After I said goodbye to my sister, I did what I‘ve been successfully doing for years now: I was slowly going home, as I like to call it. In this case, going back to Lithuania from Ireland happened to be through Nice and then a bit of Italy. This route was dictated to me by Ryanair. I couldn‘t complain. “Oh well, fiiiiiine, I‘ll spend some days on the beach,“ I would say while rolling my eyes. After a short flight (ah, Europe), I reached my couchsurfer‘s place and was officially on a holiday from…being on holiday, but that‘s irrelevant.
What can I say about Nice – it‘s an eye candy of a city, as expected. It also makes you realise how poor you are compared to people who no-one on this planet should be comparing him/herself to in order to remain sane, and, if you’re single, you will become very much conscious about that as well. All those rich couples will inevitably remind you of your life choices that led you to this moment of reading a book on the beach, alone. Thankfully, I was reading an amazing book (rereading Watchment, that‘s what I was doing, hells yeah!) and so this was where all the potential self-pity ended.
When my amazing host wasn‘t working, we had a breath-taking trip to the mountains nearby which we only bettered for ourselves with our seemingly never-ending chats about anything we thought like discussing. The name of that lovely mountain village is Gilette (not to be confused with the razor company; your google search results might turn out really freakin‘ weird due to a small typo), and in my head I claim that those mountains were more or less the Alps. Like when I have convinced myself that what I saw in Rishikesh, India, was the beginning of the Himalaya, those were definitely the Alps.
Yet somehow what was as memorable as our awesome ride was one very specific activity I easily agreed to and, later, encouraged my host to go again. It was – nothing sexual here, hence, boring – going for a jog. Not just any jog it was, but a jog full of arrogance: as we were passing all those lazy tourists (“walking, pathetic…”), I felt like a local here in Nice, condemning people‘s laziness and their poor choices of evening activities. The second evening we even decided to run through the old city, to in a way contrasting our healthy image to all of the pub-goers that we ourselves could so recently identify with. It didn’t matter we were planning on having a pizza afterwards. Needless to say, people’s looks was a great motivation to actually run instead of shamefully catching our breath after each several hundred metres, so everything worked for our benefit.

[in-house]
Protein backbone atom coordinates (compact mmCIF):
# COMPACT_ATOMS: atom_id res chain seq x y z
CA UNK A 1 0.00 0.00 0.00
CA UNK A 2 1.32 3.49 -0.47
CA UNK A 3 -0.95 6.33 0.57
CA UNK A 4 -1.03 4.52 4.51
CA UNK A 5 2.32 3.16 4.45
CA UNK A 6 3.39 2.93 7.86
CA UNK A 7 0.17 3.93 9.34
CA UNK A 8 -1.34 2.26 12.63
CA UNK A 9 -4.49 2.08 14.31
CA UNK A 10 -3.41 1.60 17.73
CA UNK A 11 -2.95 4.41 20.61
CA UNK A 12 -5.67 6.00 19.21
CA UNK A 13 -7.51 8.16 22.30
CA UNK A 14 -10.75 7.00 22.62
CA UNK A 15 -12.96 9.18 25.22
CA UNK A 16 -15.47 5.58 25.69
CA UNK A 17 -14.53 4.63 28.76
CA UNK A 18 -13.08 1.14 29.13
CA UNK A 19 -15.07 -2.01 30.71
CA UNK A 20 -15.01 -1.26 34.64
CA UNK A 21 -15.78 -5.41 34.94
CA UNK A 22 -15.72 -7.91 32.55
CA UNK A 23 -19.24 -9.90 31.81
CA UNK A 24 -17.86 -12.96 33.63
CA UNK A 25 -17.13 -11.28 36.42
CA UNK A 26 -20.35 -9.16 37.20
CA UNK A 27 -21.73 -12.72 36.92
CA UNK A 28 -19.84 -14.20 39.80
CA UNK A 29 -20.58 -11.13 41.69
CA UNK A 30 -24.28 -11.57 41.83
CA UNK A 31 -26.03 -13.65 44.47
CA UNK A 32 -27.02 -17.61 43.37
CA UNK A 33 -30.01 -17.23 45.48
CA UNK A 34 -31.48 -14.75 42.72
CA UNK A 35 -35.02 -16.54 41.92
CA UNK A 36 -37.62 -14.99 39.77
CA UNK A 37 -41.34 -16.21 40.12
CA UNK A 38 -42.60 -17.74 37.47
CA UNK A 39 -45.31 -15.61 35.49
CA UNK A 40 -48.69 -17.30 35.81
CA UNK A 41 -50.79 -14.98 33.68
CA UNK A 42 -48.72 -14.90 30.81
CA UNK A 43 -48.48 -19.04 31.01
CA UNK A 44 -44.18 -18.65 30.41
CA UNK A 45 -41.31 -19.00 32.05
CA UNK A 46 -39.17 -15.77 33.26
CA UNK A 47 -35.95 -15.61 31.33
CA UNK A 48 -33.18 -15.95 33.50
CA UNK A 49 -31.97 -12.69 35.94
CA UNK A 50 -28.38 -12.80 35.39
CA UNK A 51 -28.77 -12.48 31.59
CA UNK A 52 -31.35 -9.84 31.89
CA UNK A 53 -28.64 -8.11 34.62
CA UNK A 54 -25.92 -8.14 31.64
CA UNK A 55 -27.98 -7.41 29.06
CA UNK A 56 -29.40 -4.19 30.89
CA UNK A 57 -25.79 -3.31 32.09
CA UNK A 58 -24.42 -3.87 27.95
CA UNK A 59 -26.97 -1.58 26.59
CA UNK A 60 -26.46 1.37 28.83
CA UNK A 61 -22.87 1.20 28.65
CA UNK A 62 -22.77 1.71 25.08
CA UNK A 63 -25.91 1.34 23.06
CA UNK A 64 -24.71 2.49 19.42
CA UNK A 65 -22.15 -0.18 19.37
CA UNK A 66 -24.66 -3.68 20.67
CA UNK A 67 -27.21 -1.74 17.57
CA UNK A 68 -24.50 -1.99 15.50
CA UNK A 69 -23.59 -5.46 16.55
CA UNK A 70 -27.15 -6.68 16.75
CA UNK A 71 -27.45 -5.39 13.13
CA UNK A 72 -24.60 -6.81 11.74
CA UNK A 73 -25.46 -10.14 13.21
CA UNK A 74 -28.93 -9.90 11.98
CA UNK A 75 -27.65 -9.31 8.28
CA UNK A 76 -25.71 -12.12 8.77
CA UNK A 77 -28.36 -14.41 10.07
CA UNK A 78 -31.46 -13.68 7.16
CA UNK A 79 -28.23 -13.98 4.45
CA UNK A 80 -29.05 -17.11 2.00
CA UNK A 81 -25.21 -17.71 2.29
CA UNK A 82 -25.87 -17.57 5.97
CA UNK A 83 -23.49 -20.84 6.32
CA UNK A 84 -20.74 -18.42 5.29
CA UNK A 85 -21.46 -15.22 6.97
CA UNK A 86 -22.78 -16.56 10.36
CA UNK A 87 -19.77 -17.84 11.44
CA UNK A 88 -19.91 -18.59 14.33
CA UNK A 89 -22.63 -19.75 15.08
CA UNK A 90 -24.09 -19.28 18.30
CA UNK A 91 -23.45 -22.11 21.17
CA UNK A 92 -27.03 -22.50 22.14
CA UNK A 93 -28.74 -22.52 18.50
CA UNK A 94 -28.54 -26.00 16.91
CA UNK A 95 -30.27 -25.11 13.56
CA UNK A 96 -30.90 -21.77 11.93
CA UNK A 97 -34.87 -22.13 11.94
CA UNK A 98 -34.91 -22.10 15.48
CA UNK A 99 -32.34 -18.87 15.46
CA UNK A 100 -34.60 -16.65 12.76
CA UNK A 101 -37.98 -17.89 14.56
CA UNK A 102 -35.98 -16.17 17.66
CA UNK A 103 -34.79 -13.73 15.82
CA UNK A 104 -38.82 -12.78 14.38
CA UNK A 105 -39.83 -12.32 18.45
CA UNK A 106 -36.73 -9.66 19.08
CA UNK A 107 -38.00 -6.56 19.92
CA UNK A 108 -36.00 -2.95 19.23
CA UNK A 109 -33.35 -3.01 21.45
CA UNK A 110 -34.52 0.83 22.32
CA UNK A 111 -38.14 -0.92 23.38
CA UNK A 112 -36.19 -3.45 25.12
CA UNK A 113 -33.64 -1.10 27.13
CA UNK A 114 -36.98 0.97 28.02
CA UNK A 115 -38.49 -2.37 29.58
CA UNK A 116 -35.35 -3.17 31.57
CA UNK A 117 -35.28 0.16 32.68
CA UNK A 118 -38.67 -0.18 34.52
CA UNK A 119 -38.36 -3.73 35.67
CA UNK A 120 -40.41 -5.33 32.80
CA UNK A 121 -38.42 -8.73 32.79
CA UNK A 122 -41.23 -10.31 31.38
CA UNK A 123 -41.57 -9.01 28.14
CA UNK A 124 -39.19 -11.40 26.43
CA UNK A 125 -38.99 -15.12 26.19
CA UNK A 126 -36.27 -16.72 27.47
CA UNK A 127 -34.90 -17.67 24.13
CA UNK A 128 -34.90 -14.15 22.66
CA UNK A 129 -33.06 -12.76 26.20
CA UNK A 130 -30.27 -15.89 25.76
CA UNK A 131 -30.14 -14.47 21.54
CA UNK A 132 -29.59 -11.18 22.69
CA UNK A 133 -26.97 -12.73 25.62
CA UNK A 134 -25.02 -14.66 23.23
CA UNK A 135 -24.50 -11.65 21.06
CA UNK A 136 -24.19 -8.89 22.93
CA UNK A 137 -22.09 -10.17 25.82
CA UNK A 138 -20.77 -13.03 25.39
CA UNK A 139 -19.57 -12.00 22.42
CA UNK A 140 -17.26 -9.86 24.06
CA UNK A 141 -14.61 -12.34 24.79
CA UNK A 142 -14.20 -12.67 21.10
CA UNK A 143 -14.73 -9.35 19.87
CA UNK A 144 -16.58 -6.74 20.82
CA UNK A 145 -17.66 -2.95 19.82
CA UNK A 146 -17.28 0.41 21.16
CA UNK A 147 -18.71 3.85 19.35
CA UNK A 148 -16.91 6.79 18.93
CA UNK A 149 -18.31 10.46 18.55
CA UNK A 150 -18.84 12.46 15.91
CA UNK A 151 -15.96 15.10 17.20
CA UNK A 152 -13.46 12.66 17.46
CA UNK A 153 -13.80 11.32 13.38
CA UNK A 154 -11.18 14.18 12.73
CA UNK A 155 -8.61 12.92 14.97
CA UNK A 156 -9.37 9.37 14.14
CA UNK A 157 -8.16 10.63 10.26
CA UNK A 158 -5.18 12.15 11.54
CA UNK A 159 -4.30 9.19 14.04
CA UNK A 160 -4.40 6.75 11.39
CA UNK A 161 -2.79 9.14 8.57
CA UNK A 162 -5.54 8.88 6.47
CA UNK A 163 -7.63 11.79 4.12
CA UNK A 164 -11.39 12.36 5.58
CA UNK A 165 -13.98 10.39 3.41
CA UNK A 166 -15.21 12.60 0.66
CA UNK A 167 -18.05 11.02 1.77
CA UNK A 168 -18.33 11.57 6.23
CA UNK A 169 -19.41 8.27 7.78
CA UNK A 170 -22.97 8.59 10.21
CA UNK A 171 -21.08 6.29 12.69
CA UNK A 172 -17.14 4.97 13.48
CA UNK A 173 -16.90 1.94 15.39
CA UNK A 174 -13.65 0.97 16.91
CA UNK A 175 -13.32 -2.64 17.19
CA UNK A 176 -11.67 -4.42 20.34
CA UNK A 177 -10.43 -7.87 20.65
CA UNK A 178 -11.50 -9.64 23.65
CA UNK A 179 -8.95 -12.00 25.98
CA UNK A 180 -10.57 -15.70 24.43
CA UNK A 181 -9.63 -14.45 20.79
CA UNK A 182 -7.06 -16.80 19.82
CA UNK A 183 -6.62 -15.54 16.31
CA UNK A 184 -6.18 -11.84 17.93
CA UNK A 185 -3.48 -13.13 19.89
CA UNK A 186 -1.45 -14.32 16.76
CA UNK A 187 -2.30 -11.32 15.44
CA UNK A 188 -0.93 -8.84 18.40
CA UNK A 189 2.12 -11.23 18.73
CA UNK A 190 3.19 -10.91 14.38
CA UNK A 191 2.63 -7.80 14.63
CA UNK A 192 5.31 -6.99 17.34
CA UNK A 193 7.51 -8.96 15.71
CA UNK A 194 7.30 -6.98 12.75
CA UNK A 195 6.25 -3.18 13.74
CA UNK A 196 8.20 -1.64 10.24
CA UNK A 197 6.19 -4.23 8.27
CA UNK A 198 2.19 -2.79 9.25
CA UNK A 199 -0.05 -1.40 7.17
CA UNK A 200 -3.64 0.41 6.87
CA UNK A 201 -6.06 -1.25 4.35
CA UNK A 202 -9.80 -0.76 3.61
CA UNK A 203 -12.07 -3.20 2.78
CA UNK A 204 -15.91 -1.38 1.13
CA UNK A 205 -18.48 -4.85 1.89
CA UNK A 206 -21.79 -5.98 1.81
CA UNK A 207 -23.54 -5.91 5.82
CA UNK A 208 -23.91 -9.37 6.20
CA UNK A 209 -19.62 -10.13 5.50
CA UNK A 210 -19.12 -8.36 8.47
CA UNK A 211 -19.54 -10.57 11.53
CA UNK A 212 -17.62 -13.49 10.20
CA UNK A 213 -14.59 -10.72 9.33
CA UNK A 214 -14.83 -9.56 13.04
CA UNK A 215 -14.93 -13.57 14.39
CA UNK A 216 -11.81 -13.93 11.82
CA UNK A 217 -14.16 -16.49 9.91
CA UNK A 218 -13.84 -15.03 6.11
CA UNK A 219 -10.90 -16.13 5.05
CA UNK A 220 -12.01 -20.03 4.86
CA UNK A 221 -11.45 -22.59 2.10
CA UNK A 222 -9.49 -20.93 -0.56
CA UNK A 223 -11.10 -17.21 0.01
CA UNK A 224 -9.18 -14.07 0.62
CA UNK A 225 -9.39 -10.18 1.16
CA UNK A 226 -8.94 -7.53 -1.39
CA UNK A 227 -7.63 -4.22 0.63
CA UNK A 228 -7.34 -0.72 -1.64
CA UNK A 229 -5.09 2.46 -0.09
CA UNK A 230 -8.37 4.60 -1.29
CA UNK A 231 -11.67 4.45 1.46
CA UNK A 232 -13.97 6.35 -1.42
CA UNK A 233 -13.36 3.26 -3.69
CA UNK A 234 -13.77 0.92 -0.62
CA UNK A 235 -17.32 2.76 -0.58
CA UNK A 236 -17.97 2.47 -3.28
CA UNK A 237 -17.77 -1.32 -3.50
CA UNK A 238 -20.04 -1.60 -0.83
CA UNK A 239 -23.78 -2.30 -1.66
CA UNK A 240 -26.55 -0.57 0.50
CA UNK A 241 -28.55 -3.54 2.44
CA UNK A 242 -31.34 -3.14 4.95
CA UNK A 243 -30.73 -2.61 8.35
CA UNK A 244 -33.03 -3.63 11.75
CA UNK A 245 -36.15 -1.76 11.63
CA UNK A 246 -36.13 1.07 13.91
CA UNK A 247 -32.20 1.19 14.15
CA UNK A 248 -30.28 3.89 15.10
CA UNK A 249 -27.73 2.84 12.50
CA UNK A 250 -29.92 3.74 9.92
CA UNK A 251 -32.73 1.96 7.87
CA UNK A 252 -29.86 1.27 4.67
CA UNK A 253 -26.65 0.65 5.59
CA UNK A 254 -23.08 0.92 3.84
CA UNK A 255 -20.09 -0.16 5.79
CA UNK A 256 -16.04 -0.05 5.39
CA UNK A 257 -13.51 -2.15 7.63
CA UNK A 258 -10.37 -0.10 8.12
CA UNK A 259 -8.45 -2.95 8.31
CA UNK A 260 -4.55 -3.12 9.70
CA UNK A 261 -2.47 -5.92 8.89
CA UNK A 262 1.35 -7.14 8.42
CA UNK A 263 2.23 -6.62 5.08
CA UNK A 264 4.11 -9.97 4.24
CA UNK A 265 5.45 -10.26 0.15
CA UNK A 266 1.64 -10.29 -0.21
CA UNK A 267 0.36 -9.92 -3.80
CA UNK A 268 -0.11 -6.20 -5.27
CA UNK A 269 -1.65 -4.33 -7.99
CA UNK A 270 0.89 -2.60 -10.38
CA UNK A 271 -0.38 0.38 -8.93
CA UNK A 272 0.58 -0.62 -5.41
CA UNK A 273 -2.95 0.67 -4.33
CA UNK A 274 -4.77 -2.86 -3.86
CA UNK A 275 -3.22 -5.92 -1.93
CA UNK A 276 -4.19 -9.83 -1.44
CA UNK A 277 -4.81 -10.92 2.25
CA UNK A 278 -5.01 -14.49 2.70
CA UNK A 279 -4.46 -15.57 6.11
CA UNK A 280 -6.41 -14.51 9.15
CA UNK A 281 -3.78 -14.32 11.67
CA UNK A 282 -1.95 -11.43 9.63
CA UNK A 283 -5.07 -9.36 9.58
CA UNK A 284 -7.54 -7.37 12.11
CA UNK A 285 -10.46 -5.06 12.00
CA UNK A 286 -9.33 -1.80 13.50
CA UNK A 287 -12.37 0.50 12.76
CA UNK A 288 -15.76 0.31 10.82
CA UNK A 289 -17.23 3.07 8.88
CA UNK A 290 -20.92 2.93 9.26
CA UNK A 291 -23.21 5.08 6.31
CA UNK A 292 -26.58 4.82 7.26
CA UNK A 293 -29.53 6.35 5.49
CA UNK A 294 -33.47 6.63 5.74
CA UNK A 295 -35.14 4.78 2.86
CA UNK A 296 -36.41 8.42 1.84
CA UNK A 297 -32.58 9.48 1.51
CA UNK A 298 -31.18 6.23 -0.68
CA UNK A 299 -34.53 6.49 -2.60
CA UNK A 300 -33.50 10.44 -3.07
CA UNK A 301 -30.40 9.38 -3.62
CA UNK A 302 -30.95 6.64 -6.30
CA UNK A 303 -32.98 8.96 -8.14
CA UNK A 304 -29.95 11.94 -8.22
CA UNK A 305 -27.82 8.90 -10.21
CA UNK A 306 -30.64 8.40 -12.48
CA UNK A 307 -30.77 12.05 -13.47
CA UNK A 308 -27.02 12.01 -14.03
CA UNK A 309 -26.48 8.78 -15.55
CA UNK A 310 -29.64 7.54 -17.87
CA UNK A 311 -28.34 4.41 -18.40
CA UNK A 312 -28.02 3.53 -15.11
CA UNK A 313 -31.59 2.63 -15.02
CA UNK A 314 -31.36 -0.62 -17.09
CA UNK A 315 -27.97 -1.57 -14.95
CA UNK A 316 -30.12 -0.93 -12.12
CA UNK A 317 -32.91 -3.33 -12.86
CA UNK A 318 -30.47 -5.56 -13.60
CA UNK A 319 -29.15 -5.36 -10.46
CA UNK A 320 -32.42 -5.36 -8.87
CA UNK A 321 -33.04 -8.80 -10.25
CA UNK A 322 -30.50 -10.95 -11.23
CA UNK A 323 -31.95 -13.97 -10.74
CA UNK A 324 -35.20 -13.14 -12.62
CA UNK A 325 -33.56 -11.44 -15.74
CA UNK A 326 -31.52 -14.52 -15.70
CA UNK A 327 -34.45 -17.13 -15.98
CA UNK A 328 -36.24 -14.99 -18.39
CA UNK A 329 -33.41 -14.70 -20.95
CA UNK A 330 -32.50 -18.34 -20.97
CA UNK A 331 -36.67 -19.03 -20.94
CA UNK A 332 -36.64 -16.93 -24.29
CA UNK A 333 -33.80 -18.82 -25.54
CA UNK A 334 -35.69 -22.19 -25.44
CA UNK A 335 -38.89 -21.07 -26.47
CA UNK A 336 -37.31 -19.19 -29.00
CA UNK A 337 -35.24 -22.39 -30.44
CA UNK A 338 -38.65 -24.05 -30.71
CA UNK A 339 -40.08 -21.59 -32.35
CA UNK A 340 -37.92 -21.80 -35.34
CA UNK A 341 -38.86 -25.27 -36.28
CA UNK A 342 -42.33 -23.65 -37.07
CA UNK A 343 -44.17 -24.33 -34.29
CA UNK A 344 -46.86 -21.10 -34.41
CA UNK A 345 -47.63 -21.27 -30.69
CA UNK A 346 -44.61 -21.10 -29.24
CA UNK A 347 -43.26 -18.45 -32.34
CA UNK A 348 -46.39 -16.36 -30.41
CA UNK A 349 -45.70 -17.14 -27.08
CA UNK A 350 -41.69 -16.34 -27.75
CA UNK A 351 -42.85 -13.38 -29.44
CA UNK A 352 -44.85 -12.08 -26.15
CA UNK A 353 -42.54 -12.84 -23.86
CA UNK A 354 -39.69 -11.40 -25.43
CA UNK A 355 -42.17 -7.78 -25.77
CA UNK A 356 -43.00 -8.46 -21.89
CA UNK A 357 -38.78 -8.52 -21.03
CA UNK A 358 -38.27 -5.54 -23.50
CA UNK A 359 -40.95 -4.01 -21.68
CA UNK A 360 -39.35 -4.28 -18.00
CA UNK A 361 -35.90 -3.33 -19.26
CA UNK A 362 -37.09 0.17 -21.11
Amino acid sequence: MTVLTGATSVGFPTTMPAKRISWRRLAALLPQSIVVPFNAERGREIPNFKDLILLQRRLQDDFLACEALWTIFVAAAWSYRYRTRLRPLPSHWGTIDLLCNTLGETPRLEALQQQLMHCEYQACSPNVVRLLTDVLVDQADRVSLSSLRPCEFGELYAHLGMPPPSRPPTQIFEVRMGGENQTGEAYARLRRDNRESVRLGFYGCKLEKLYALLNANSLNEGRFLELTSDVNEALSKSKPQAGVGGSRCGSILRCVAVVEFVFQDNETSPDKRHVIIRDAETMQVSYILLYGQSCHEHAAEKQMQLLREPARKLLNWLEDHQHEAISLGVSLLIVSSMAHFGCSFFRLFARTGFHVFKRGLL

I guess the nice thing about that fake arrogance is this. Behind this arrogance there is a feeling that, regardless of the new place itself, you feel a bit like a local because the people you’re with make you feel like visiting old friends. I spent my Christmas break on a paradise island in Thailand three years ago and had my NYE celebration at a diving shop, with a group of superfriendly and chill diving instructors, two of whom I was couchsurfing with. Seeing all the backpackers passing by while we were having our drinks in an outdoor area of the shop, that brief arrogance – “look at me and my new friends” – can be explained by the second part of this very sentence: new friends.
So, if you feel like an arrogant local looking down on other tourists (well, tourists deserve to be looked down at in any case for not being backpackers), it might be a good thing. There is a chance you are in a very good company.